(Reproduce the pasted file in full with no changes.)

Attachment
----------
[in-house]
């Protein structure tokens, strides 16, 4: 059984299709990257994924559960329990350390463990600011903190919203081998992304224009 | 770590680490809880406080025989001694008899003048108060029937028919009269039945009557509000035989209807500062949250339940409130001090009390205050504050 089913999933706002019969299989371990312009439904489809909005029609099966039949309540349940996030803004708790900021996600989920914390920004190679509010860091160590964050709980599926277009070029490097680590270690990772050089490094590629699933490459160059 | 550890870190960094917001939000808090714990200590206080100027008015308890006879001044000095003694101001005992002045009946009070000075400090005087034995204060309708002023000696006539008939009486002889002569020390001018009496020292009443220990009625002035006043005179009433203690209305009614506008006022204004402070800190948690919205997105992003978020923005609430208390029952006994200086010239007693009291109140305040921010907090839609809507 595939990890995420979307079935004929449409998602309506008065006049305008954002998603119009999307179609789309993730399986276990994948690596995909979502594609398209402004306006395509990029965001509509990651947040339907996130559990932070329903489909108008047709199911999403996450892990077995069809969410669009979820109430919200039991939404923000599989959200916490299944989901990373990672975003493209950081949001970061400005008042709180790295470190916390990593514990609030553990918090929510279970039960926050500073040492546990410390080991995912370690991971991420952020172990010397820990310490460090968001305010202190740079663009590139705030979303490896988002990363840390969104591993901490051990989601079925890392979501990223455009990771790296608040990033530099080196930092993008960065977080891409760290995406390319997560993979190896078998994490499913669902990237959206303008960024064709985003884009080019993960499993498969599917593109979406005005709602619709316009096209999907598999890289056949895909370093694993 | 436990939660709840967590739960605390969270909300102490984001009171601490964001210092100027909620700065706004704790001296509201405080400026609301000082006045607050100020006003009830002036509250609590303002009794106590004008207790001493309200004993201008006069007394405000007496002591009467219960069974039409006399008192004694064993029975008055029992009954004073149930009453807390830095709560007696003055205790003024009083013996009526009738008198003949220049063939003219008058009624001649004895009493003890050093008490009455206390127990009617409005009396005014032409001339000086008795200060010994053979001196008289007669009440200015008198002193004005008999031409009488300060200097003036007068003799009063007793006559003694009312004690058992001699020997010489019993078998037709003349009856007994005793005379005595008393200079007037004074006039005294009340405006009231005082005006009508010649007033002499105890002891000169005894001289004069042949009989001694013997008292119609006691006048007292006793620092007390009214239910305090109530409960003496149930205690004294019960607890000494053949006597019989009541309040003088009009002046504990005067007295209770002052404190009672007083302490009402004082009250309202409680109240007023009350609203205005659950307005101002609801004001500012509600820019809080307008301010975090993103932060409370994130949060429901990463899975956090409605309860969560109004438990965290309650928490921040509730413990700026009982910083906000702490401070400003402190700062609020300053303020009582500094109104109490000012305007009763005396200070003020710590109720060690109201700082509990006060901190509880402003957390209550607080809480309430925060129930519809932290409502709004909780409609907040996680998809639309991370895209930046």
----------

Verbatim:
[in-house]
């Protein structure tokens, strides 16, 4: 059984299709990257994924559960329990350390463990600011903190919203081998992304224009 | 770590680490809880406080025989001694008899003048108060029937028919009269039945009557509000035989209807500062949250339940409130001090009390205050504050 089913999933706002019969299989371990312009439904489809909005029609099966039949309540349940996030803004708790900021996600989920914390920004190679509010860091160590964050709980599926277009070029490097680590270690990772050089490094590629699933490459160059 | 550890870190960094917001939000808090714990200590206080100027008015308890006879001044000095003694101001005992002045009946009070000075400090005087034995204060309708002023000696006539008939009486002889002569020390001018009496020292009443220990009625002035006043005179009433203690209305009614506008006022204004402070800190948690919205997105992003978020923005609430208390029952006994200086010239007693009291109140305040921010907090839609809507 595939990890995420979307079935004929449409998602309506008065006049305008954002998603119009999307179609789309993730399986276990994948690596995909979502594609398209402004306006395509990029965001509509990651947040339907996130559990932070329903489909108008047709199911999403996450892990077995069809969410669009979820109430919200039991939404923000599989959200916490299944989901990373990672975003493209950081949001970061400005008042709180790295470190916390990593514990609030553990918090929510279970039960926050500073040492546990410390080991995912370690991971991420952020172990010397820990310490460090968001305010202190740079663009590139705030979303490896988002990363840390969104591993901490051990989601079925890392979501990223455009990771790296608040990033530099080196930092993008960065977080891409760290995406390319997560993979190896078998994490499913669902990237959206303008960024064709985003884009080019993960499993498969599917593109979406005005709602619709316009096209999907598999890289056949895909370093694993 | 436990939660709840967590739960605390969270909300102490984001009171601490964001210092100027909620700065706004704790001296509201405080400026609301000082006045607050100020006003009830002036509250609590303002009794106590004008207790001493309200004993201008006069007394405000007496002591009467219960069974039409006399008192004694064993029975008055029992009954004073149930009453807390830095709560007696003055205790003024009083013996009526009738008198003949220049063939003219008058009624001649004895009493003890050093008490009455206390127990009617409005009396005014032409001339000086008795200060010994053979001196008289007669009440200015008198002193004005008999031409009488300060200097003036007068003799009063007793006559003694009312004690058992001699020997010489019993078998037709003349009856007994005793005379005595008393200079007037004074006039005294009340405006009231005082005006009508010649007033002499105890002891000169005894001289004069042949009989001694013997008292119609006691006048007292006793620092007390009214239910305090109530409960003496149930205690004294019960607890000494053949006597019989009541309040003088009009002046504990005067007295209770002052404190009672007083302490009402004082009250309202409680109240007023009350609203205005659950307005101002609801004001500012509600820019809080307008301010975090993103932060409370994130949060429901990463899975956090409605309860969560109004438990965290309650928490921040509730413990700026009982910083906000702490401070400003402190700062609020300053303020009582500094109104109490000012305007009763005396200070003020710590109720060690109201700082509990006060901190509880402003957390209550607080809480309430925060129930519809932290409502709004909780409609907040996680998809639309991370895209930046």